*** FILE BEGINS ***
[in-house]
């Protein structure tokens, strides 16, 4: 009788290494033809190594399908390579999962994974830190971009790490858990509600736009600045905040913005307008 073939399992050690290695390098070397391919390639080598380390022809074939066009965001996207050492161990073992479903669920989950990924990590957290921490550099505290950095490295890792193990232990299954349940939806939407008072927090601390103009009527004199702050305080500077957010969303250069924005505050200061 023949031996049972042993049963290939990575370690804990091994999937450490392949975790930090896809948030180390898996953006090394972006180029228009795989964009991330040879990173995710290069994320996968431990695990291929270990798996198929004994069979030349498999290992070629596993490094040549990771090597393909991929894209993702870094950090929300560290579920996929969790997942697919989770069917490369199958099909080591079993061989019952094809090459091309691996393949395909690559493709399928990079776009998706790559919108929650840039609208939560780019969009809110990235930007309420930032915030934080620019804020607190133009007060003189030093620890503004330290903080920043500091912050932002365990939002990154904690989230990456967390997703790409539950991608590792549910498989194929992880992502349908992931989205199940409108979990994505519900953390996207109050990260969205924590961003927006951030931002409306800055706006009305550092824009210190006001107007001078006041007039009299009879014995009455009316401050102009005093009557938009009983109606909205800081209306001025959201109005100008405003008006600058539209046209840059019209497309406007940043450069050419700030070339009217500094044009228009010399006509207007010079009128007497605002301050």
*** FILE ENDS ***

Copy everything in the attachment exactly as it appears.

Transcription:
[in-house]
């Protein structure tokens, strides 16, 4: 009788290494033809190594399908390579999962994974830190971009790490858990509600736009600045905040913005307008 073939399992050690290695390098070397391919390639080598380390022809074939066009965001996207050492161990073992479903669920989950990924990590957290921490550099505290950095490295890792193990232990299954349940939806939407008072927090601390103009009527004199702050305080500077957010969303250069924005505050200061 023949031996049972042993049963290939990575370690804990091994999937450490392949975790930090896809948030180390898996953006090394972006180029228009795989964009991330040879990173995710290069994320996968431990695990291929270990798996198929004994069979030349498999290992070629596993490094040549990771090597393909991929894209993702870094950090929300560290579920996929969790997942697919989770069917490369199958099909080591079993061989019952094809090459091309691996393949395909690559493709399928990079776009998706790559919108929650840039609208939560780019969009809110990235930007309420930032915030934080620019804020607190133009007060003189030093620890503004330290903080920043500091912050932002365990939002990154904690989230990456967390997703790409539950991608590792549910498989194929992880992502349908992931989205199940409108979990994505519900953390996207109050990260969205924590961003927006951030931002409306800055706006009305550092824009210190006001107007001078006041007039009299009879014995009455009316401050102009005093009557938009009983109606909205800081209306001025959201109005100008405003008006600058539209046209840059019209497309406007940043450069050419700030070339009217500094044009228009010399006509207007010079009128007497605002301050």